Caput Mundi – Beheading and Barbarism on Trajan’s Column

A very interesting, easy to read address of the notion of beheading within the Roman Empire- was it barbaric or an accepted part of Roman warfare? Things you probably never considered….

ROMA INVICTA

Silent enim leges inter arma.”  – “In times of war, the law falls silent.”

Cicero, Pro Milone

When we think of the Roman Army at war, the image we have is likely one of order and discipline; tight battle lines of endlessly drilled soldiers, obedient to every command, calculating and composed in their delivery of death.  All in direct contrast to their enemy, of course: a frenzied mass of berserk (and bearded) barbarians – ungodly, unlawful and unrestrained in their brutality.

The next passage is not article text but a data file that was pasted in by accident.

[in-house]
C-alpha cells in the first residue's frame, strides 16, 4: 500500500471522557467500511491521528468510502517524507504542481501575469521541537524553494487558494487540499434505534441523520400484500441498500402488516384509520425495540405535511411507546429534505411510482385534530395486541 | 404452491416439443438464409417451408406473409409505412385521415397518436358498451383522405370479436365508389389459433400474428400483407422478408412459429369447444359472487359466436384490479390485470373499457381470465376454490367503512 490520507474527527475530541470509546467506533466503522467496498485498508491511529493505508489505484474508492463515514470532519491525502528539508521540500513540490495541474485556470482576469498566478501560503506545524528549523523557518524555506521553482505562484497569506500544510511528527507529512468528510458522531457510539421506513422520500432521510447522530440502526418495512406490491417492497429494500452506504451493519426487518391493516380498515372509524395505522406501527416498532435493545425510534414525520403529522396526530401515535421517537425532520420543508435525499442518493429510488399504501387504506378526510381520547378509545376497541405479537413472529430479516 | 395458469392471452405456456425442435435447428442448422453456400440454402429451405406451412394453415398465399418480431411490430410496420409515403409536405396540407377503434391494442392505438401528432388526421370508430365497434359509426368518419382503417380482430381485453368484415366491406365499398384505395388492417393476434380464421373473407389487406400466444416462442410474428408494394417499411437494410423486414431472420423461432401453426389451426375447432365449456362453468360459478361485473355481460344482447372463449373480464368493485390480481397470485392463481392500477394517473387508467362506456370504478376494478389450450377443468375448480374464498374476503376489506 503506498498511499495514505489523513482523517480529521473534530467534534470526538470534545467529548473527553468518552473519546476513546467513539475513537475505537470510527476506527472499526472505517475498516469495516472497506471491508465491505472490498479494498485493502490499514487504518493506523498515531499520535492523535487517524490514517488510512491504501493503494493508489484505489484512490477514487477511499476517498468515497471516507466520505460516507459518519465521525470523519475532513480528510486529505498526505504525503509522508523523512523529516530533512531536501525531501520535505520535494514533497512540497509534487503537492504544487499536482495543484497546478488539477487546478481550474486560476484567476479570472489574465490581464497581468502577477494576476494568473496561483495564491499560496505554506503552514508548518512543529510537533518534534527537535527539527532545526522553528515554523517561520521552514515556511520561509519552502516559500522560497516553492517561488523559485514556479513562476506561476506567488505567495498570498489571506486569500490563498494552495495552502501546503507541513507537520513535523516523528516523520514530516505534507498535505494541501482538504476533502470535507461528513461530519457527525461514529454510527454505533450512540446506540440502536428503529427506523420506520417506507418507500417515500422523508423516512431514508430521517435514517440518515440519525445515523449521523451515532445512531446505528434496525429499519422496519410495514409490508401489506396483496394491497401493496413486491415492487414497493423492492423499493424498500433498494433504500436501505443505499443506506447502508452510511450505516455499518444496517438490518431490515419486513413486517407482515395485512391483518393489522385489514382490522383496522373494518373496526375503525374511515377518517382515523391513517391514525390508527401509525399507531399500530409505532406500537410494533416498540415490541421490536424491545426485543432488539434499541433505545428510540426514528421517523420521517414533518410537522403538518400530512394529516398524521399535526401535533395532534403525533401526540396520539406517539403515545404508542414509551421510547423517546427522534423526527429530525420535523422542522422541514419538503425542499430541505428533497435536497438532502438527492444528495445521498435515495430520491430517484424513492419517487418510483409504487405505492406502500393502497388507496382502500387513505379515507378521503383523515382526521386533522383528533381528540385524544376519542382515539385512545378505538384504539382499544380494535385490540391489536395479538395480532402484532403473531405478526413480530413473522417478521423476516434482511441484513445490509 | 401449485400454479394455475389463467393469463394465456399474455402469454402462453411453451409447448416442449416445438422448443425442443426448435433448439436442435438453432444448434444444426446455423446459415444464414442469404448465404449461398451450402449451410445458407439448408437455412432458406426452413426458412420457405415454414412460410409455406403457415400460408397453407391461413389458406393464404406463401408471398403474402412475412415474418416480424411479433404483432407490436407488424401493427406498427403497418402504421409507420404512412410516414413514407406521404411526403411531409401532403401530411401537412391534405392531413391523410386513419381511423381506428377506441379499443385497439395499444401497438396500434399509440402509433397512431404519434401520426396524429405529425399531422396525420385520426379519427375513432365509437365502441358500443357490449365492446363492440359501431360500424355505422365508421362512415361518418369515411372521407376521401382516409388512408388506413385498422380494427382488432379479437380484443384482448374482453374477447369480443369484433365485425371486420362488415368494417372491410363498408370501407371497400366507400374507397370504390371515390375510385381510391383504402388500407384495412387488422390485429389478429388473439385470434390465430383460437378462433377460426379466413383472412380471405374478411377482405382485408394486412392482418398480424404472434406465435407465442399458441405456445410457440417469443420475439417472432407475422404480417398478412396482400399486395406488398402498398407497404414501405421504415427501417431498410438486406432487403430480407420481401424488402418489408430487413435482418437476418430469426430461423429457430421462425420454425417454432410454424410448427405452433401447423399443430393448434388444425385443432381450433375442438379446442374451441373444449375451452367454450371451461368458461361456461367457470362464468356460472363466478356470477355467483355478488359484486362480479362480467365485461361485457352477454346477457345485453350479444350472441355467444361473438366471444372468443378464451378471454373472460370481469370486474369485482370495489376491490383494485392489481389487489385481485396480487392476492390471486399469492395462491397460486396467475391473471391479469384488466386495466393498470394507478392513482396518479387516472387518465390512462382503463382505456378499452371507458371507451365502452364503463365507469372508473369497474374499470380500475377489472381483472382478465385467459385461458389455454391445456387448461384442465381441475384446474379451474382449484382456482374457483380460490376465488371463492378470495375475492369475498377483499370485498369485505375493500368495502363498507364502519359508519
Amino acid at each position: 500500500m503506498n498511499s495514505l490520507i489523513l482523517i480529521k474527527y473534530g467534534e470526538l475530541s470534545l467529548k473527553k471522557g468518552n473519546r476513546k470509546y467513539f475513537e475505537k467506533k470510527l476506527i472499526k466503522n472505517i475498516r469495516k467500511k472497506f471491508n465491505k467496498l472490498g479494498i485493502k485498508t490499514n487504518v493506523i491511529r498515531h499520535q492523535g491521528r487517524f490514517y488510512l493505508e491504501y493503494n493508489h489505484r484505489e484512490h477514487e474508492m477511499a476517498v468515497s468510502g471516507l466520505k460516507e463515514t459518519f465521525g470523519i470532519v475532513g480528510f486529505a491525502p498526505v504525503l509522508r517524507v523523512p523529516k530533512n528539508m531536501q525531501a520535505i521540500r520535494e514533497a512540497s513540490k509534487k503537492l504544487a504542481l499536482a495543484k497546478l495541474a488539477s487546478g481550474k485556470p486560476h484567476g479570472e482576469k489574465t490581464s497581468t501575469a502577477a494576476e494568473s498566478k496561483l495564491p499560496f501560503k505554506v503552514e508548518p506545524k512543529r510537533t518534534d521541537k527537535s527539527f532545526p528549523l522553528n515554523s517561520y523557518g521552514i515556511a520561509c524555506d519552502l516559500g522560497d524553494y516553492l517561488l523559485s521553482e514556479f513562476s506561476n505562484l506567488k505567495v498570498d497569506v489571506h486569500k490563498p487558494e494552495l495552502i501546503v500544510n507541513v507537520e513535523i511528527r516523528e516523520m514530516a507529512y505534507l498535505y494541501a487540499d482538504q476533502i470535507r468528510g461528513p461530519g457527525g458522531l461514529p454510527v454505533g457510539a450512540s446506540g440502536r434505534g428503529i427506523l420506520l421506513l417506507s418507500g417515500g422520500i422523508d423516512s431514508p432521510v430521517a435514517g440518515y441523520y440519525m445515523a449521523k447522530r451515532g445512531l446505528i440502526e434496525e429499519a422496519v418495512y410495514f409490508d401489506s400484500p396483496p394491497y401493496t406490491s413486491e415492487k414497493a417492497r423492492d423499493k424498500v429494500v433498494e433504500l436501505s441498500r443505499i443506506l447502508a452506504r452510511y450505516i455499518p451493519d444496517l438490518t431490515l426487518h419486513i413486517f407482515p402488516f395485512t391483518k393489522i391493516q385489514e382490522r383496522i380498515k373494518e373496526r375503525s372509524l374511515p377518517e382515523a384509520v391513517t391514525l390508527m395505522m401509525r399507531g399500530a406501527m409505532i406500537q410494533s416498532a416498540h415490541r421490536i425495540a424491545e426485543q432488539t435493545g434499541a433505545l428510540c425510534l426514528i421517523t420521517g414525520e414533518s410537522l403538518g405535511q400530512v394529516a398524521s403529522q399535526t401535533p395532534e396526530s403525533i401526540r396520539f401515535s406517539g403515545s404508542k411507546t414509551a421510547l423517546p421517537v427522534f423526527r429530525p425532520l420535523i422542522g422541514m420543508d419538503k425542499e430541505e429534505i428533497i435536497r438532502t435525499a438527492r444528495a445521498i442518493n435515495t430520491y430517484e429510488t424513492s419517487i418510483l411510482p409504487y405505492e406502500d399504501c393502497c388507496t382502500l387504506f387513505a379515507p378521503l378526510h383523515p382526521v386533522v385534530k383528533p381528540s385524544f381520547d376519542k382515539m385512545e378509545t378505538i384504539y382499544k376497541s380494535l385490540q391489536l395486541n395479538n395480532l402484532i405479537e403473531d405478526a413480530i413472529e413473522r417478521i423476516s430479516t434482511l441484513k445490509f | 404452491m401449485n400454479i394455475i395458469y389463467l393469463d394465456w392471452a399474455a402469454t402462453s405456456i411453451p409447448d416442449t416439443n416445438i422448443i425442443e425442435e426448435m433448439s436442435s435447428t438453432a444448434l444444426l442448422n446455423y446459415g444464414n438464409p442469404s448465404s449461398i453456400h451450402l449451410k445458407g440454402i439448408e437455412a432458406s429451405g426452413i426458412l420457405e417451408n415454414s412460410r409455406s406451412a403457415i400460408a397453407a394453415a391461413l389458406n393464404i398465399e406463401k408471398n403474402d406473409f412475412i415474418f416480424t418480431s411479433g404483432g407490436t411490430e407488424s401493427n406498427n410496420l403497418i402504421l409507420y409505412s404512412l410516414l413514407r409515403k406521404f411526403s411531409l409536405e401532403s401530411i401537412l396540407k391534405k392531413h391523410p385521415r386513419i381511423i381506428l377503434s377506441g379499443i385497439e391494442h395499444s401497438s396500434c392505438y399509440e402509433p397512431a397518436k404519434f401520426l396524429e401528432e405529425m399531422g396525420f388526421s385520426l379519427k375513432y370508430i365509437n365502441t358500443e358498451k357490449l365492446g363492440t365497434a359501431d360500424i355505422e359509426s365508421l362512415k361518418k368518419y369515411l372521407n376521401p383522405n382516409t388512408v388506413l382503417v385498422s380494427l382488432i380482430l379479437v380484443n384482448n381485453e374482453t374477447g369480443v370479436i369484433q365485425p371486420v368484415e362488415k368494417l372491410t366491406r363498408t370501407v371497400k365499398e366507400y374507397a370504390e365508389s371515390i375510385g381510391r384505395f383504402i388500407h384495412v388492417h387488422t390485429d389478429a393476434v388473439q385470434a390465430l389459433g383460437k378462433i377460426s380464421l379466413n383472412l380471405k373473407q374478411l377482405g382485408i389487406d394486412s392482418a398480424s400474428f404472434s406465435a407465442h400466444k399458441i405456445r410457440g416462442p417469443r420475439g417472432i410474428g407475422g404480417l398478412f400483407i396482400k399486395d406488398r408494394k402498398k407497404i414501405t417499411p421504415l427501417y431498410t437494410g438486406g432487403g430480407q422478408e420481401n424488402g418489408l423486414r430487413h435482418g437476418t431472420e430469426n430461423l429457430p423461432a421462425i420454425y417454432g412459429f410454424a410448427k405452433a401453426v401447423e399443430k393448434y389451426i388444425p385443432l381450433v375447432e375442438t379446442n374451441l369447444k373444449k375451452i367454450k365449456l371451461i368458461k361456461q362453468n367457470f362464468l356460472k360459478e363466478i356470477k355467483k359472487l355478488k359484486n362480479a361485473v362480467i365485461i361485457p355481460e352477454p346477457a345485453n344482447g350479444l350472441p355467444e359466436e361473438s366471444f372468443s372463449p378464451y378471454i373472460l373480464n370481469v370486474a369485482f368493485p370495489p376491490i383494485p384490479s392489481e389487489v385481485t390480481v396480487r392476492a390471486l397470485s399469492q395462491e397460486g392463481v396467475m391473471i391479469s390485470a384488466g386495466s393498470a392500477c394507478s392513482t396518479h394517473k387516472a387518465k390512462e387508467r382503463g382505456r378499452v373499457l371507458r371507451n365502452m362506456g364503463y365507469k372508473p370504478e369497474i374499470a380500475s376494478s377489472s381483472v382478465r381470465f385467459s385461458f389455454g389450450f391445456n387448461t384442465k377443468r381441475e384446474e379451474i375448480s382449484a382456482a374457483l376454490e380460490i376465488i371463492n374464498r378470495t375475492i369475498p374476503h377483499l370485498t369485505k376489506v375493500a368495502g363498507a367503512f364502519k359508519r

The outbreak of war is, by definition, a breakdown in humanity and history has shown us that atrocities follow quickly on its heels. This was no truer than in the Ancient World where evidence clearly shows us that the civilised Romans were every bit as capable of barbarism as their hairy enemies.

One such startling piece of evidence can be seen on the scroll of Trajan’s Column

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